# the sed invocation inserts the lines at the start of the file
# after any initial comment lines
sed -Ei -e '/^([^#]|$)/ {a \
export PYENV_ROOT="$HOME/.pyenv"
a \
export PATH="$PYENV_ROOT/bin:$PATH"
a \
' -e ':a' -e '$!{n;ba};}' ~/.profile
echo 'eval "$(pyenv init --path)"' >>~/.profile

echo 'eval "$(pyenv init -)"' >> ~/.bashrc

You’ll need to logout and login again in order for the .profile file that was just created by this command to be sourced. You can also do:

source ~/.profile

At this point you should be able to call pyenv versions and see the cli return some helpful information about which versions of Python are installed. There should currently be a system version and nothing else listed. It should also be highlighted with a start to indicate it is the global version of Python.

If you want to install a new version of python, call:

pyenv install 3.10.0

If you check pyenv versions after install you should see both versions listed.

pipx

After spending much time with failed installations on Pi OS, I found the simplest way of getting Python virtualenv tooling installed is using pipx. You should make sure you’re still using the system version of Python before install and call:

python3 -m pip install --user pipx
python3 -m pipx ensurepath

pipenv

Pipenv is a great tool for managing Python virtual environments and specifying dependencies. It wraps up many of the common management actions into one tool and automatically maintains dependencies in a Pipfile and Pipfile.lock as you install them.

Now we have pipx installed, we can easily install pipenv by calling:

pipx install pipenv

Poetry

Poetry is another tool for managing Python virtual environments. It takes things a step further than Pipenv by simplifying both managing an environment and publishing to the Python Package Index.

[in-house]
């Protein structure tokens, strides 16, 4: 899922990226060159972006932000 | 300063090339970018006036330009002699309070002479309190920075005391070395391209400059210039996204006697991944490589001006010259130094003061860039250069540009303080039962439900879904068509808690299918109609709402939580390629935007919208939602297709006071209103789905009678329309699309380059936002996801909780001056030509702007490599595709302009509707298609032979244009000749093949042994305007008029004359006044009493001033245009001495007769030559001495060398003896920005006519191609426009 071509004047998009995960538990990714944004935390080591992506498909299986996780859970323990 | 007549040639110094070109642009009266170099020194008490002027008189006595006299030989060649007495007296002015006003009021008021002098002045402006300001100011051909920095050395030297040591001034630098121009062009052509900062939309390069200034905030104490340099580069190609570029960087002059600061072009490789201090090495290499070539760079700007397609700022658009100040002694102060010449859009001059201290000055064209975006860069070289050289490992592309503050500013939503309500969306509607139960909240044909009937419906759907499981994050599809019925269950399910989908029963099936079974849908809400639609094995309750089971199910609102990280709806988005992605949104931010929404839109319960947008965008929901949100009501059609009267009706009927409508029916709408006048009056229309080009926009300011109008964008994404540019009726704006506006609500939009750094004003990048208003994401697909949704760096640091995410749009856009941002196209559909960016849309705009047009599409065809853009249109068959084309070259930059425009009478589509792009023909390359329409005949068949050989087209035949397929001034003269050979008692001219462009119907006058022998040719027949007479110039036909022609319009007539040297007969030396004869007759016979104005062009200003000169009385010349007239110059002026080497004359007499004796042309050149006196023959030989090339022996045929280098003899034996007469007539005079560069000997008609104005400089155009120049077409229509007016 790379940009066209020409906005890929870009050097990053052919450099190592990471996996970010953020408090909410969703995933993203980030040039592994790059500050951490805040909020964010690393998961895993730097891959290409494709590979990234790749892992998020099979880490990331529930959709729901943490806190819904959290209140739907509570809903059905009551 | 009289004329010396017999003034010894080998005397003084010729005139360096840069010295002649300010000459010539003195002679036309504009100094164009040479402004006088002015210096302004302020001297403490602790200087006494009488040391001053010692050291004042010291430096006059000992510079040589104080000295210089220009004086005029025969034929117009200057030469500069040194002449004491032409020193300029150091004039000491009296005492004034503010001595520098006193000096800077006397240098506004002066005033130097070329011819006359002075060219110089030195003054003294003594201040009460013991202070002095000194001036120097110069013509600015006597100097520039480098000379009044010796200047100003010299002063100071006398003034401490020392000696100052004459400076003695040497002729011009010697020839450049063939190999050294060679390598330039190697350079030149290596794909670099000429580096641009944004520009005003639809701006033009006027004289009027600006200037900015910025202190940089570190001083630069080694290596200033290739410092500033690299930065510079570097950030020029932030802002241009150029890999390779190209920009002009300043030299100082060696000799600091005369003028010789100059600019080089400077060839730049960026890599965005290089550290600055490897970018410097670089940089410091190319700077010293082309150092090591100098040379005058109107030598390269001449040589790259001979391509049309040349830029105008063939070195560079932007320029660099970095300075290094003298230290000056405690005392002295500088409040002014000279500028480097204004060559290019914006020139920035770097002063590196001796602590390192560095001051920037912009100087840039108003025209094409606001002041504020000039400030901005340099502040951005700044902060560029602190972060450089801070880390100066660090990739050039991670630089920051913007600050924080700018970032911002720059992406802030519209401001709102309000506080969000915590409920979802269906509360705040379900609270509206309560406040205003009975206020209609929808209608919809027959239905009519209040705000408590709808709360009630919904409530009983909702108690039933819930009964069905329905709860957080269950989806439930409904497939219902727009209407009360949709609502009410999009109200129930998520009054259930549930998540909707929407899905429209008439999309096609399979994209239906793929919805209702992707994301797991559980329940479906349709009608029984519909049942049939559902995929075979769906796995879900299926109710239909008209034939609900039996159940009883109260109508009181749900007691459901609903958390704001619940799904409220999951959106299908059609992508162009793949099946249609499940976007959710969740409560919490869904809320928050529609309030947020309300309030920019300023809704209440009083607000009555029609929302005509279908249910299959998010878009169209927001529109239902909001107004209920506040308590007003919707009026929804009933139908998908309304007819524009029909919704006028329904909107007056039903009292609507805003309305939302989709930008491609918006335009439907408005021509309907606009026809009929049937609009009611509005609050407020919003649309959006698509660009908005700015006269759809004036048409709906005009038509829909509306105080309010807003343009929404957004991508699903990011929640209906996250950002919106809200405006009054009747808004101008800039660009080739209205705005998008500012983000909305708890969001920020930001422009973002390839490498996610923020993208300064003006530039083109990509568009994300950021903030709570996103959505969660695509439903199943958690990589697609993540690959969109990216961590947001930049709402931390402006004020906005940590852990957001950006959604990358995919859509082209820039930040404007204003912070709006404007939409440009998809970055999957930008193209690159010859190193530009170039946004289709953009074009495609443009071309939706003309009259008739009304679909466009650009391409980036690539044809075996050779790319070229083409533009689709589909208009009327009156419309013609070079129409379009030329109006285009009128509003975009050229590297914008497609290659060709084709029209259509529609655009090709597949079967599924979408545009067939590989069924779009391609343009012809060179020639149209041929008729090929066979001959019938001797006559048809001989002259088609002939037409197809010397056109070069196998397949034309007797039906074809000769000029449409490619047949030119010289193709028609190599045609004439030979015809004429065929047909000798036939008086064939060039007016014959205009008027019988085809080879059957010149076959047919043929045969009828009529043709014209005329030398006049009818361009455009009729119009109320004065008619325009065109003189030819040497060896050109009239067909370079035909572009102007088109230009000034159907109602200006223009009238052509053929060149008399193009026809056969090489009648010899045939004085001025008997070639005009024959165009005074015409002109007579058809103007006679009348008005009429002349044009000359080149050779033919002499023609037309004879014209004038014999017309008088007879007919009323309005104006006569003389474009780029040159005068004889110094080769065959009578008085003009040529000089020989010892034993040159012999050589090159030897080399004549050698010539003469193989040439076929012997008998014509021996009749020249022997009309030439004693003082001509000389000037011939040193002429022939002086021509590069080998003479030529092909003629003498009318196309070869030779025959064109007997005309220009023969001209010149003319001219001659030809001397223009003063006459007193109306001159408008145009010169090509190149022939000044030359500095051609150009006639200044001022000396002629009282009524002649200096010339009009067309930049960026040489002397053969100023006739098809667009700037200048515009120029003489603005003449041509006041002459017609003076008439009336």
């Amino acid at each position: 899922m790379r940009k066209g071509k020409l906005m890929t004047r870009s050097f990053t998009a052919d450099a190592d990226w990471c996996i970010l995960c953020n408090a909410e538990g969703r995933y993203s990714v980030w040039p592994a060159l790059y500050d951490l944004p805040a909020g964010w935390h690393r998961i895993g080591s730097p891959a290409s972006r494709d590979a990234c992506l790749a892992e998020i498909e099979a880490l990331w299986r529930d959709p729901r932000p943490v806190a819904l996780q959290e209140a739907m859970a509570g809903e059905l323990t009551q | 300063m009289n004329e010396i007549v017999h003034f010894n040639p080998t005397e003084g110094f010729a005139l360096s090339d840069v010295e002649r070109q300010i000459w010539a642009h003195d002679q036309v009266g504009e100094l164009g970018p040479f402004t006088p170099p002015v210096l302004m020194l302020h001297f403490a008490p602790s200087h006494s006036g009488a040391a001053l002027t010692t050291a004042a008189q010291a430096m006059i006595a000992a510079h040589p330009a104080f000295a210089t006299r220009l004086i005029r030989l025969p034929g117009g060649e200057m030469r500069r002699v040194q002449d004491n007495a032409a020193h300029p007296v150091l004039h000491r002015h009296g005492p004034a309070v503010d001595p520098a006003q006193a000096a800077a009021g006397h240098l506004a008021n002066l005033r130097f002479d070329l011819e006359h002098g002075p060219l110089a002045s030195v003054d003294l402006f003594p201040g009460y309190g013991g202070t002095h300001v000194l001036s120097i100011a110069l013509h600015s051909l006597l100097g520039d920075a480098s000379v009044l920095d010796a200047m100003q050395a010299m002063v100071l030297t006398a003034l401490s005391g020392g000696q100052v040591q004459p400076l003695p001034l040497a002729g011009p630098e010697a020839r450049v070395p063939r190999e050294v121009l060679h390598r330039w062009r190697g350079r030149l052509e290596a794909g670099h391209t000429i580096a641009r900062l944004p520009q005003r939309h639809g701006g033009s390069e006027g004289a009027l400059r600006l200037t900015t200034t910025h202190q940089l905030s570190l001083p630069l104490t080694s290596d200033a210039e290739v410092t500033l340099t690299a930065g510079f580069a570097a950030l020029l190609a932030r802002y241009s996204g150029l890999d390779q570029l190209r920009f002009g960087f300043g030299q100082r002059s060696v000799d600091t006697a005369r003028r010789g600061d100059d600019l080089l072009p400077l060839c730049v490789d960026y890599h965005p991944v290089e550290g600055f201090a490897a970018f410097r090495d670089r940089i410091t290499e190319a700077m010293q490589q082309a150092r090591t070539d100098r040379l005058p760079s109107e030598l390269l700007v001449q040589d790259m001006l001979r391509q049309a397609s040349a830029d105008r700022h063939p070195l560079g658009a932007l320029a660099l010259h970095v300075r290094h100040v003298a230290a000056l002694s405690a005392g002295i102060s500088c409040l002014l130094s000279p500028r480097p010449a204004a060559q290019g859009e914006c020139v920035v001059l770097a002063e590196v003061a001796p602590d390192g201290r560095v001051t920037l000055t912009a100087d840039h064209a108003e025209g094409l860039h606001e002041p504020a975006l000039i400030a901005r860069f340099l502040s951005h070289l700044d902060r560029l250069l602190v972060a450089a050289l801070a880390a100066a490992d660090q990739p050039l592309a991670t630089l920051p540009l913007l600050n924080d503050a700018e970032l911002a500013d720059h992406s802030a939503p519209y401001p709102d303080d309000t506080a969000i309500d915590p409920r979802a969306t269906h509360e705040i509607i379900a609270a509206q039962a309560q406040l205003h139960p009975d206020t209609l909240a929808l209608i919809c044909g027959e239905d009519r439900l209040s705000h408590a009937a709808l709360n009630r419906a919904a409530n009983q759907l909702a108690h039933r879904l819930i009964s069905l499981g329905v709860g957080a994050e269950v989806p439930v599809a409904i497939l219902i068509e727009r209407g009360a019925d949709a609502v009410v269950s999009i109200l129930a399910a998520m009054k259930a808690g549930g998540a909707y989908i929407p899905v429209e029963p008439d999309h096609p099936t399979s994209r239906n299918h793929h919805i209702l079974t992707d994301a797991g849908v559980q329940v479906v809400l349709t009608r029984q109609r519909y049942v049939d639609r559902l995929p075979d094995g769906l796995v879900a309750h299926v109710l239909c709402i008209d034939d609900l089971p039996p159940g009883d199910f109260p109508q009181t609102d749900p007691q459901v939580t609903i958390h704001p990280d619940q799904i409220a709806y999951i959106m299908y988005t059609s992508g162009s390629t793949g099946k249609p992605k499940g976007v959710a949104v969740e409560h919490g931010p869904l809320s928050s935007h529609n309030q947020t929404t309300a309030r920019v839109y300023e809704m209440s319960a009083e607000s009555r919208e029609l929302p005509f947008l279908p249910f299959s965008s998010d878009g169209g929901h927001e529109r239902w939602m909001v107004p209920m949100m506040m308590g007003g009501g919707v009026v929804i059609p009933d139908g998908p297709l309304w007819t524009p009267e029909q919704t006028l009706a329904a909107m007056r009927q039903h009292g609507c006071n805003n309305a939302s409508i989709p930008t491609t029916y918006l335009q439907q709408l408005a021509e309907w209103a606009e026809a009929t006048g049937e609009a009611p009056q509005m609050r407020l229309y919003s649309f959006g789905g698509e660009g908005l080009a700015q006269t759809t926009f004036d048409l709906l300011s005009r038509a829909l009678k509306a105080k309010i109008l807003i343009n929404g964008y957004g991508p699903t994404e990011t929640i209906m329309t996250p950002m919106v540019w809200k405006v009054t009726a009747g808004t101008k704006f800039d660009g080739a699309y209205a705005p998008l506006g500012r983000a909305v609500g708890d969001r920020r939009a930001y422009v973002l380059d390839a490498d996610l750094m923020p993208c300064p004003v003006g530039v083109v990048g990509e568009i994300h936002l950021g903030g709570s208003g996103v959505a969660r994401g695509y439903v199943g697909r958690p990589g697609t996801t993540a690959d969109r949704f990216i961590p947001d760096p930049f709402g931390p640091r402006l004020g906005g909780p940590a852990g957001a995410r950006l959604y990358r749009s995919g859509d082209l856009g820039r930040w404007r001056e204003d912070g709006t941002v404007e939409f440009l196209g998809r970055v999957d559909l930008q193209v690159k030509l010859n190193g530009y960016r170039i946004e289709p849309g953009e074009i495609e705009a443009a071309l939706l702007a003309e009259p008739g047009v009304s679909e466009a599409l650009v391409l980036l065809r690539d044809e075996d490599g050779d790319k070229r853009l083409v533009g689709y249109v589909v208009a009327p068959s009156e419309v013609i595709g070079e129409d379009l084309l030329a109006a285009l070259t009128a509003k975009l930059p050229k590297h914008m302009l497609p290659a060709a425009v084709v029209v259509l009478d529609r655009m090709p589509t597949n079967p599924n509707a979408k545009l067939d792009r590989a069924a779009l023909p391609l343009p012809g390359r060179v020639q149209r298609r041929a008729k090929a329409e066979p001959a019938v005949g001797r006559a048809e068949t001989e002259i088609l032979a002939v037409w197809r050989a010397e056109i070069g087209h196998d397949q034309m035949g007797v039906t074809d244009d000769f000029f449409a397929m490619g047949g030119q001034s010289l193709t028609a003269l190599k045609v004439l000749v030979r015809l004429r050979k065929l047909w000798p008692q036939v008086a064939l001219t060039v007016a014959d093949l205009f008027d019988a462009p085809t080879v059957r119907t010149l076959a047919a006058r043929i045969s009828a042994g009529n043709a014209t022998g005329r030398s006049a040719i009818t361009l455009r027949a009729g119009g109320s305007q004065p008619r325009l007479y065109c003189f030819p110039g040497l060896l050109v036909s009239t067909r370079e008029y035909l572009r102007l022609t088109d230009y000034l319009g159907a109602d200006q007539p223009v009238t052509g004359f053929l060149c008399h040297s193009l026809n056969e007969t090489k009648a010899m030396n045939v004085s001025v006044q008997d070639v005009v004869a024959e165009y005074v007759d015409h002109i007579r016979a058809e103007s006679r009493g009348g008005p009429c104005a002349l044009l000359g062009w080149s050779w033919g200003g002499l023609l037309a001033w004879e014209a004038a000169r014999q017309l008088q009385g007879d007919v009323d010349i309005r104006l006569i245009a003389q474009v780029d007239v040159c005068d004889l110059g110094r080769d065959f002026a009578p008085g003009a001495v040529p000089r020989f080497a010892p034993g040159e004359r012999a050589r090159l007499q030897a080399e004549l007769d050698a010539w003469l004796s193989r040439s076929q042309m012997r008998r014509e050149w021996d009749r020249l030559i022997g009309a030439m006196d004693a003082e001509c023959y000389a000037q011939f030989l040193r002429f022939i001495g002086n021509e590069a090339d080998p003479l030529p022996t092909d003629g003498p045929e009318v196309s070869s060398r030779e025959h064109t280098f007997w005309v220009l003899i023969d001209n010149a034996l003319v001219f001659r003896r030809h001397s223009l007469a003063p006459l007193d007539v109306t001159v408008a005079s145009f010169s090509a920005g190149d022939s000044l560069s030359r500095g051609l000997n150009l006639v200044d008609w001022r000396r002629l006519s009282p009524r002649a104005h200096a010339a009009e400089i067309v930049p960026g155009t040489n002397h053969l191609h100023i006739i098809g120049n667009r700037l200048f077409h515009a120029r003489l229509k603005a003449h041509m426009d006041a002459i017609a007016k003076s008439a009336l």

Similar to pipenv, we can easily install Poetry using pipx by calling:

pipx install poetry

zsh

ZShell is my shell of choice. It’s the default option on mac and gives me access to the wonderful ohmyzsh plugins. We can easily set this up on the Pi using apt.

sudo apt install zsh -y

At this point, you’ll need to logout and back in again for the changes to occur to the terminal app.

Oh My Zsh

Oh my zsh installs a number of fancy themes for terminal and shortcuts for tools like git. It allows you to see branches when in git directories with status indicated by the cursor colour which is really useful and saves a lot of repeated commands.

It can be installed with:

sh -c "$(curl -fsSL https://raw.github.com/ohmyzsh/ohmyzsh/master/tools/install.sh)"

Visual Studio Code

Although we already have a couple of ide’s installed already, they aren’t ones I generally use day to day. Although Pycharm is available for linux, it’s quite a cumbersome beast requiring a full JDK and will likely be pretty slow on our Pi, so I’d recommend against trying to install it. VSCode is a full featured text editor that can be configured for many languages through the use of plugins and is a familiar tool to me.

sudo apt install code -y

You should then see it appear within the programming menu.

/images/setting-up-bullseye-python/vscode-menu.png.

Once you’ve got it up and running, be sure to install the Python plugin to get syntax highlighting and hinting. You can also install any of the other plugins that take your fancy.

Conclusion

If you followed the same steps as me, your Raspberry Pi should now be ready to get started doing some serious Python coding on Bullseye. You can save money on microsd cards by keeping all your projects separate on the same machine.